FIGURE 6-1 Duration of several life history stages as a function of body size in anthropoid primates.

SOURCE: Data primarily from compilations in Smuts et al. (1987), updated in Lee (1999) and references therein.

genera are analyzed. Consequently, single species such as humans or baboons represent at most a single point in the analyses. From that coarse perspective, several generalities can be made about the life history traits of various mammals. First, these traits covary and cluster along a continuum, such that some species have “fast” life histories—rapid offspring growth rates, early maturation, high rates of reproduction, and short reproductive spans (high adult mortality). At the other extreme are species with “slow” life histories—low rates of offspring growth, late maturation, low rates of reproduction and adult mortality. Second, large-bodied mammals tend to have slow life histories, small-bodied ones fast life histories (see Figure 6-1 for anthropoid primates). Third, although this pattern of a fast-slow continuum can be seen in all orders of mammals, the tendency toward slow or fast life histories also differs greatly among the various orders of mammals—carnivores versus primates, for example. Mammals of the same size in different orders differ fairly consistently in slow or fast life history style, and primates, mainly anthropoid primates, have particularly slow life histories. Finally, another interesting feature of the fast-slow continuum is that many life history traits, such as growth rates and adult mortality rates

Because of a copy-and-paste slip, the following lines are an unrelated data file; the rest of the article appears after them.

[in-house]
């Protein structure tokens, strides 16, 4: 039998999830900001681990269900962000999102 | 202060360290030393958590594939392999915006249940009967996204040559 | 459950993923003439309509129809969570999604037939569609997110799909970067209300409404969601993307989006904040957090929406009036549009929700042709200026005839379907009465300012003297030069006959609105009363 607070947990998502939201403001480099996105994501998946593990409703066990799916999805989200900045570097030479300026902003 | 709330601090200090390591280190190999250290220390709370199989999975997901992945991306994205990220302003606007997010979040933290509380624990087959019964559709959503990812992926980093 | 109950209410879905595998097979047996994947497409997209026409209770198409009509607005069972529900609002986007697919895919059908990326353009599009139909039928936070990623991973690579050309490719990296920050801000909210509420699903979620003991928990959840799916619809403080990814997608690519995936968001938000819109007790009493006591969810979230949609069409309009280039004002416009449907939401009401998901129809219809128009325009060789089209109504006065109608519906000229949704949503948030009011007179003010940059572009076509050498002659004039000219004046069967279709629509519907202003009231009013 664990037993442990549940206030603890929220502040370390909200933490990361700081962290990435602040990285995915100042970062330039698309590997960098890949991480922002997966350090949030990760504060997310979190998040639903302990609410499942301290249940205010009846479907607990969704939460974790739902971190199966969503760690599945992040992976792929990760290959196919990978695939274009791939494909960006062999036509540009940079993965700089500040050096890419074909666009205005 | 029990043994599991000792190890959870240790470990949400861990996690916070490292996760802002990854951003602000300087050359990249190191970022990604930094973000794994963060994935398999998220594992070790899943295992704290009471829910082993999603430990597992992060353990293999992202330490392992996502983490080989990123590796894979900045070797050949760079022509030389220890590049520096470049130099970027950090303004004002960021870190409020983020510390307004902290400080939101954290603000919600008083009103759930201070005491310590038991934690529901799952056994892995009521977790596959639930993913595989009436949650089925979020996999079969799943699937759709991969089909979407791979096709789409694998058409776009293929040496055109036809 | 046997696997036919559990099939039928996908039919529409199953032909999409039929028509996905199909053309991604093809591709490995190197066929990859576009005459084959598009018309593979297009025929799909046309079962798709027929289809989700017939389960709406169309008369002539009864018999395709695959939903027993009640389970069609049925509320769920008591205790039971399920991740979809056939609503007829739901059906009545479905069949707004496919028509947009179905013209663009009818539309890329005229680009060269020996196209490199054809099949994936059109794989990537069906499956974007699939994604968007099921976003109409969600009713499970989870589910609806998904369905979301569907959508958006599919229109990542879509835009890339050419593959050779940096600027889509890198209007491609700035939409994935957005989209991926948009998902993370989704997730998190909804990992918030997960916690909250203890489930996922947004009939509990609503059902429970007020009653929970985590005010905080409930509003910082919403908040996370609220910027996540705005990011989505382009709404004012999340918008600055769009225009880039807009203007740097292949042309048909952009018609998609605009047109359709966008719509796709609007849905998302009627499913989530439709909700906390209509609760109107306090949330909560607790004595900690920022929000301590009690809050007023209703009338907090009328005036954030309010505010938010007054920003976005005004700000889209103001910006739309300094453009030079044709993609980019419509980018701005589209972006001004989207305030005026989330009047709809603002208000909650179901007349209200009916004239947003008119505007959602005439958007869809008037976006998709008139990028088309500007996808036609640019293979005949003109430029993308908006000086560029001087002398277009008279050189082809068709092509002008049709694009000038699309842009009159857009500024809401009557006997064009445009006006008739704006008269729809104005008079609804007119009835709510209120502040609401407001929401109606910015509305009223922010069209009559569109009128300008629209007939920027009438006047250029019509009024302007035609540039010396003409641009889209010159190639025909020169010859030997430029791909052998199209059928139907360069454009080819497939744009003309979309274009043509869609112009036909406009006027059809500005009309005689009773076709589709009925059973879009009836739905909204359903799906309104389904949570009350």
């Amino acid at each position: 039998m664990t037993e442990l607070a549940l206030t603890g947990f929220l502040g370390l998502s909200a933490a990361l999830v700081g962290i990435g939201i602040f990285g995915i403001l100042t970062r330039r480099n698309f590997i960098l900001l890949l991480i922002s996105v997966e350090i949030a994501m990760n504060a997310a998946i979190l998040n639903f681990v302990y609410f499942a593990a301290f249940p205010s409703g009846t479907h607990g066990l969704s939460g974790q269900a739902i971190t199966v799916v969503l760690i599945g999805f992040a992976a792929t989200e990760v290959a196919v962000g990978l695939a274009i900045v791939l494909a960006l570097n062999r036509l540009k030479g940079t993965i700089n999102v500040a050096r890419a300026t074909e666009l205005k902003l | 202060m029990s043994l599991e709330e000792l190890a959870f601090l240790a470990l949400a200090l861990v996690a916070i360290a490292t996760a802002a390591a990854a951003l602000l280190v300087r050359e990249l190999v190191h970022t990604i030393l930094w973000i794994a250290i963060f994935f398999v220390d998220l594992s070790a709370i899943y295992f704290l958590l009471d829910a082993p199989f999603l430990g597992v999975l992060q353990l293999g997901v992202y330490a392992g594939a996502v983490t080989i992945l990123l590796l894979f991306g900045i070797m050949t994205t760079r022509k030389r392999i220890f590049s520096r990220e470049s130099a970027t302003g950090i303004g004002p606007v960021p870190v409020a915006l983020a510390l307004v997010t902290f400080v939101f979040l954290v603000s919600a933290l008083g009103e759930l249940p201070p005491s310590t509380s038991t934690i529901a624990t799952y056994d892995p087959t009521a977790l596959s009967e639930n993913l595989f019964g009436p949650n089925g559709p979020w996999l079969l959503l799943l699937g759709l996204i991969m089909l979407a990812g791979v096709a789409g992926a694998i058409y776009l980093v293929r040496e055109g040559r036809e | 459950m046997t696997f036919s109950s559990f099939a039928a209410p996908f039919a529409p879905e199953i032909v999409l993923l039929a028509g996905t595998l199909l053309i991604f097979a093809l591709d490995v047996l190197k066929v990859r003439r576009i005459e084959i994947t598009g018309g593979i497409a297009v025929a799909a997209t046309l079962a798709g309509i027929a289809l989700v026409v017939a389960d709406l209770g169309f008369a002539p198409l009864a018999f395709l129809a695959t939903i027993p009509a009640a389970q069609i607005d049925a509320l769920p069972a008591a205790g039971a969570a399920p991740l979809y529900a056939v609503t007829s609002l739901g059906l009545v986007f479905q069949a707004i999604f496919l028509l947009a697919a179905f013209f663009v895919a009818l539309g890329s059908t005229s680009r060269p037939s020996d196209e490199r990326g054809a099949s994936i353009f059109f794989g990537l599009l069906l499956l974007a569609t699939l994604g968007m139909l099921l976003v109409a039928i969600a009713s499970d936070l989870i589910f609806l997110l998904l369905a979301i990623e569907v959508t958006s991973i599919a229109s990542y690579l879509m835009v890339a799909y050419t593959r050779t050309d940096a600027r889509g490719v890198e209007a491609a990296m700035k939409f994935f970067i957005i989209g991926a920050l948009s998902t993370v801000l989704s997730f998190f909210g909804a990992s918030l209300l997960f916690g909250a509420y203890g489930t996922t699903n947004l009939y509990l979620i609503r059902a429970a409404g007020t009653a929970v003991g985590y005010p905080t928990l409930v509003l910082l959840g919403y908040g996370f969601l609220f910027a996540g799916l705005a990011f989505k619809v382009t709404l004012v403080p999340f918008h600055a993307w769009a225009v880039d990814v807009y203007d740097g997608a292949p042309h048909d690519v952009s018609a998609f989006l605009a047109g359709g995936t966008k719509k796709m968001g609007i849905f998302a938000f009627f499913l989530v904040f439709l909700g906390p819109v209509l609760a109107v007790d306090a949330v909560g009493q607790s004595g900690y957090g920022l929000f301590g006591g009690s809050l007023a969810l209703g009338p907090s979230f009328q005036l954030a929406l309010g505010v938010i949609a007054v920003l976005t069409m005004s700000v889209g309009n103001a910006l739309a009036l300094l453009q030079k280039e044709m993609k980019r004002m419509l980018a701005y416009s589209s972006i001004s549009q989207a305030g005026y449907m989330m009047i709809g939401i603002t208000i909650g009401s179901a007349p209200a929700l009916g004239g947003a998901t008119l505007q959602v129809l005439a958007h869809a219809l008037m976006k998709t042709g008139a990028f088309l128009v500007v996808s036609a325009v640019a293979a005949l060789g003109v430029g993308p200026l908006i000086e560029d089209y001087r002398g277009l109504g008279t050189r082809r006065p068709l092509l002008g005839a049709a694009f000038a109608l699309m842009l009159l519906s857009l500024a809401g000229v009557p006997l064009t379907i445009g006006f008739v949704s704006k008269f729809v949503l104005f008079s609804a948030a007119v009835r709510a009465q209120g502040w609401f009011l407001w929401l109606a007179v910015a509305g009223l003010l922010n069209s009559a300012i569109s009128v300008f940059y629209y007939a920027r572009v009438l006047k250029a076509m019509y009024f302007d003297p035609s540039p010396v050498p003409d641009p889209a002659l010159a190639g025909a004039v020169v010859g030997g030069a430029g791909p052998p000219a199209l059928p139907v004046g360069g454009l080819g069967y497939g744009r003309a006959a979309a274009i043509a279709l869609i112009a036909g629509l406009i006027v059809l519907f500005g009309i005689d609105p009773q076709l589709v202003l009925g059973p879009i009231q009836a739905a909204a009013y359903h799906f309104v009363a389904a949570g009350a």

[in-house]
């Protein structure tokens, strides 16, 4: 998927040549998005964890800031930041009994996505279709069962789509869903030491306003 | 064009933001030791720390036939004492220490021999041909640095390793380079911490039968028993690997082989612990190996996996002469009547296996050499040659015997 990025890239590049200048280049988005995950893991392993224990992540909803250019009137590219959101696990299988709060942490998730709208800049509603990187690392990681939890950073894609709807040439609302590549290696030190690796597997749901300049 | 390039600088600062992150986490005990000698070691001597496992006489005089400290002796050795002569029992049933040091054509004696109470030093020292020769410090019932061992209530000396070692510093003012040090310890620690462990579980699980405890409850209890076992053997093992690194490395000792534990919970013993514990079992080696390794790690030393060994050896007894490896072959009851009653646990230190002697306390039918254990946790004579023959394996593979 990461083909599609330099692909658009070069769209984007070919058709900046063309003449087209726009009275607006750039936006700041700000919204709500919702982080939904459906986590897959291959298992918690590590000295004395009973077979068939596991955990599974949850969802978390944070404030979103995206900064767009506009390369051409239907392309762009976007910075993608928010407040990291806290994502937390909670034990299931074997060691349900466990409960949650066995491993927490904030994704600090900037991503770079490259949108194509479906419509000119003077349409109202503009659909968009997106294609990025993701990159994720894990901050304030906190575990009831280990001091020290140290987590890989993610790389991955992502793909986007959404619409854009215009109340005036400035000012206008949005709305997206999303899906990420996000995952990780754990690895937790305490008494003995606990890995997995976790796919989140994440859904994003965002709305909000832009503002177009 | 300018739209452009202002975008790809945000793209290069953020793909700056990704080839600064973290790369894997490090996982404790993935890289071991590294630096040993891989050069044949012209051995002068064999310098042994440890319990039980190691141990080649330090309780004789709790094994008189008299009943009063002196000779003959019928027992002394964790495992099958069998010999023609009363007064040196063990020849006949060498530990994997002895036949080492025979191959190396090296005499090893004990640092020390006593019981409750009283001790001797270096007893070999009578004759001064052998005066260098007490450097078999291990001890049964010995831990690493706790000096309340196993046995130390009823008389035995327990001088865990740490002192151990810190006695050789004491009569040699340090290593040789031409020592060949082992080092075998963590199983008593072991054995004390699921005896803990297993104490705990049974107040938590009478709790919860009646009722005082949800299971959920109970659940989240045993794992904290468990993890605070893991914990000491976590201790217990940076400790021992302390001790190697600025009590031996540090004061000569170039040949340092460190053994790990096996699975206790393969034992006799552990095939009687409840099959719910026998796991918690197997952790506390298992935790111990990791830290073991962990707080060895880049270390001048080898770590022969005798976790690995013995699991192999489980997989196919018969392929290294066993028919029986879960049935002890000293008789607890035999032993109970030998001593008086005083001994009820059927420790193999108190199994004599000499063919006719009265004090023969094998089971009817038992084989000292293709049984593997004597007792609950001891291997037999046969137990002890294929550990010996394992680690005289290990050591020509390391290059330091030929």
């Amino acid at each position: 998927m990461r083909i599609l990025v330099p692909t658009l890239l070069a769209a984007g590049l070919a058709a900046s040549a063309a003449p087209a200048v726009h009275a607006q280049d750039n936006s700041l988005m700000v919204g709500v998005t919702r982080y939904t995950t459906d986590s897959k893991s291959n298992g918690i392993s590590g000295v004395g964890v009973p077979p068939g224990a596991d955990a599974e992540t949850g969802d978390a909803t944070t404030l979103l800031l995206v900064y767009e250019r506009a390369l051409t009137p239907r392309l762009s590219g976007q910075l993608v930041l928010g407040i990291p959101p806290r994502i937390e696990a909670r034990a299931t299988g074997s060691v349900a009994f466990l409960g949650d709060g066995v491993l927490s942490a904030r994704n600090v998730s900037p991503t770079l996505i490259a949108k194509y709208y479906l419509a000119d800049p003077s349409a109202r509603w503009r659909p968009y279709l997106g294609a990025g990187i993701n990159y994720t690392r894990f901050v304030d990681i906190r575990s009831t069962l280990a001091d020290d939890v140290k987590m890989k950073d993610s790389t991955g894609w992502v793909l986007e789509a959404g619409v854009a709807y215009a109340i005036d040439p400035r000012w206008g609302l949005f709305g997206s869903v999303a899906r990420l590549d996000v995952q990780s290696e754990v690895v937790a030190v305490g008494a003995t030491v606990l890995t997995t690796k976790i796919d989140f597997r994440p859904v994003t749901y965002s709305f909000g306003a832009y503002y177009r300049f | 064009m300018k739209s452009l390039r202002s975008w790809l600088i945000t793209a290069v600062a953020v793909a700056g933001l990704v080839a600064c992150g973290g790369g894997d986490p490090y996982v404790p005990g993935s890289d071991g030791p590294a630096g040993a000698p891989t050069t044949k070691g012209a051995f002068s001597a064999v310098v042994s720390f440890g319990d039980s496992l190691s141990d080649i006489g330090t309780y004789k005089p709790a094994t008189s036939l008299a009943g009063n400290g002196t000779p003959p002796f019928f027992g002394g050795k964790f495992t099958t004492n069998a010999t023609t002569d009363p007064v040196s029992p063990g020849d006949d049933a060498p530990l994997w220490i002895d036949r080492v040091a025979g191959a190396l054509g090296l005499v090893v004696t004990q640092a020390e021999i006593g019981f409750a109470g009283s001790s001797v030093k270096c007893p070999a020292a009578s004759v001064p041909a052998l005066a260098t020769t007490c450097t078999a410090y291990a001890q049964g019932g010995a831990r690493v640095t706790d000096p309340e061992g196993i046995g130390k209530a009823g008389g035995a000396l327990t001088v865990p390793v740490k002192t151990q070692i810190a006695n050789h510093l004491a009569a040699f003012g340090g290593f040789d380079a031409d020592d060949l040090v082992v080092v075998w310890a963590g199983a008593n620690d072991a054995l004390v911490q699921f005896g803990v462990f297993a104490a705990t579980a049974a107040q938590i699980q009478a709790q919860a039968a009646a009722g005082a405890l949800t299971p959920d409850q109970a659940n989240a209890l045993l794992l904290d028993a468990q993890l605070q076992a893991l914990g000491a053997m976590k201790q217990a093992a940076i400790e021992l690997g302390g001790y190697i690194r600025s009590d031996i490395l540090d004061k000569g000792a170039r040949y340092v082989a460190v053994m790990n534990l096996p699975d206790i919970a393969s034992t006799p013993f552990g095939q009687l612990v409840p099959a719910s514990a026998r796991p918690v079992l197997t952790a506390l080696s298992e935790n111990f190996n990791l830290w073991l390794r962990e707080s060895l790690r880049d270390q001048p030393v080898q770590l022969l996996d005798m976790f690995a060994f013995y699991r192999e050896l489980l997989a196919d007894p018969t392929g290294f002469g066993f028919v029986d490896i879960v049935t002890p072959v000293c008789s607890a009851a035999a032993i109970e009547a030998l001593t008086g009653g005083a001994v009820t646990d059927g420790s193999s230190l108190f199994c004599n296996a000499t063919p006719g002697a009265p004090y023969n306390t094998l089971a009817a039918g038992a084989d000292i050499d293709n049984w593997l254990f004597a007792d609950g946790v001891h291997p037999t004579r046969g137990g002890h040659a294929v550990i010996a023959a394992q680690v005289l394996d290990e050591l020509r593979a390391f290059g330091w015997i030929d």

The National Academies | 500 Fifth St. N.W. | Washington, D.C. 20001
Copyright © National Academy of Sciences. All rights reserved.
Terms of Use and Privacy Statement